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Butler adds computer power to COVID-19 research

(Provided Photo/Butler University)

INDIANAPOLIS (Inside INdiana Business) — Butler University is donating the use of key technology assets to help researchers in the fight against COVID-19. The university says its newest  supercomputer, as well as computers from its esports program are being utilized remotely as part of the Folding@home (FAH) project. FAH, based out of Washington University in St. Louis, uses computers throughout the world in an effort to find drug pathways to kill the virus that causes the disease.

In an interview with Inside INdiana Business, Butler Computer Science and Software Engineering Professor Jonathon Sorenson says bringing the university into the fold was an easy decision.

“Obviously they, like everybody, is working on the COVID-19 problem these days and with our suspension of classes on campus and doing everything online, our supercomputing facilities are being underutilized,” said Sorenson. “So we thought well why not use these with the Folding@home project and let them use our machines to maybe come up with something that will help everybody?”

The FAH project uses molecular protein folding computer simulations, which Sorenson says takes huge amounts of computing power. The goal is to find a drug pathway that the university says can cause a dysfunction in the folding of one or more proteins in the SARS-CoV-2 virus, which could kill it.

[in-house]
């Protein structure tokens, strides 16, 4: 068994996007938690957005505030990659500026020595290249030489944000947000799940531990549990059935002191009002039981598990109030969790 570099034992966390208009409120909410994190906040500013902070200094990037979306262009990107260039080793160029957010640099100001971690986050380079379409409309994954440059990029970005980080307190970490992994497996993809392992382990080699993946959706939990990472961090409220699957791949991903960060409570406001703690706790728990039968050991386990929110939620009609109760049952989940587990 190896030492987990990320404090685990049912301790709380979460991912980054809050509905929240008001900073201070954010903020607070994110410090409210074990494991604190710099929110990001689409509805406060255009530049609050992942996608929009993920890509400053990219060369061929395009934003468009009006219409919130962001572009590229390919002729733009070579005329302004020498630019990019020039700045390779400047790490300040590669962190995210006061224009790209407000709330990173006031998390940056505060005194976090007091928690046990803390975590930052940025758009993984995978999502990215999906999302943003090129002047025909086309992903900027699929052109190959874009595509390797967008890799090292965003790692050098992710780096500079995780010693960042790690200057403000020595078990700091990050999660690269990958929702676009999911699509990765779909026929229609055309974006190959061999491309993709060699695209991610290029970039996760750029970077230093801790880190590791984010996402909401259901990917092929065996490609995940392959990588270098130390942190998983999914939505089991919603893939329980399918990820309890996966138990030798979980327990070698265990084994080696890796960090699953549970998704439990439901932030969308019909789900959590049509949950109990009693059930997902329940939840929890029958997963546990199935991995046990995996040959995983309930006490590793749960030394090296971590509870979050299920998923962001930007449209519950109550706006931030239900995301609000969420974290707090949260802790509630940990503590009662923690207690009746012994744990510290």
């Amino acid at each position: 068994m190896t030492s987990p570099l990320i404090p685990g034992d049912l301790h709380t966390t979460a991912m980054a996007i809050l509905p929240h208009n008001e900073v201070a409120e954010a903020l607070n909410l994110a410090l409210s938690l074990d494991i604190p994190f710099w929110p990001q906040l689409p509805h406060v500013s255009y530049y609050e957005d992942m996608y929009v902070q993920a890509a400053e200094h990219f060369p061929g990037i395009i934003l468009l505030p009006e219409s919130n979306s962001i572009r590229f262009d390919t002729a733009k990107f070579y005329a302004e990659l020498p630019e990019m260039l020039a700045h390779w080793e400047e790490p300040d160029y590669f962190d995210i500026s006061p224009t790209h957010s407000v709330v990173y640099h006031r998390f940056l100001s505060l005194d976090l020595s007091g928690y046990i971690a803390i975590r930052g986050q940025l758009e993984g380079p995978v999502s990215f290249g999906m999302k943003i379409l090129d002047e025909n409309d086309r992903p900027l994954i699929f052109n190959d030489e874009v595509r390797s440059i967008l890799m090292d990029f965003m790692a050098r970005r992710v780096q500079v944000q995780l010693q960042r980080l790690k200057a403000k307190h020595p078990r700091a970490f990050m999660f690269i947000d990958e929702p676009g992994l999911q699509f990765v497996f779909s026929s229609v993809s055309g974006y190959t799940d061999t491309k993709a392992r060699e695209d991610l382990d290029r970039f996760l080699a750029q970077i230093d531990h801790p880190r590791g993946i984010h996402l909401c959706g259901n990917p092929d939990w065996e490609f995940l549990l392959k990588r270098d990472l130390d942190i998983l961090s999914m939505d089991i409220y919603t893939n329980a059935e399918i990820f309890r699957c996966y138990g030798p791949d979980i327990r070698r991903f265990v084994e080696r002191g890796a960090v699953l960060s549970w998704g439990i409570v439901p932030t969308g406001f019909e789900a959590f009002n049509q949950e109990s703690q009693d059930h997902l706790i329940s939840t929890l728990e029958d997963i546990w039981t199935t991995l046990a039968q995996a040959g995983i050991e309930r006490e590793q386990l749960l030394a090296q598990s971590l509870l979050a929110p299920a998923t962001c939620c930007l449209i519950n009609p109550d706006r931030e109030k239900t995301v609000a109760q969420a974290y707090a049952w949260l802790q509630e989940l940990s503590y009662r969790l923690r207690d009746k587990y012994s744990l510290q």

Sorenson says the supercomputer isn’t being used as much these days since due to the Indianapolis campus being closed. That idling allowed the university to use the supercomputer for FAH.

“There is client software that you install on the machines and then run in the background and then that client software will bring in work to do from Folding@home central servers and then run those simulations on the machine and send the results back. So it’s all soft of monitored on the background,” said Sorenson.

Sorenson adds an individual could sign up to share their personal computer at home, which could help conduct simulations in the background while it’s idle. He says that’s how the university’s esports computers came into play as well.

Doug Benedict, student activities coordinator for Butler, says not only do the computers have the processing power needed for the project, but joining the effort fits in the Butler Esports and Gaming Center’s mission of being a source for community engagement, outreach and philanthropy between esports events.

“We want to show the benefits of having this kind of space and this kind of technology to society as a whole,” he adds. “Technology has changed our lives time and time again, and clearly it’s going to continue to do that.”

Butler says now that it is online, the Folding@home project can now conduct 1.5 quintillion operations per second worldwide.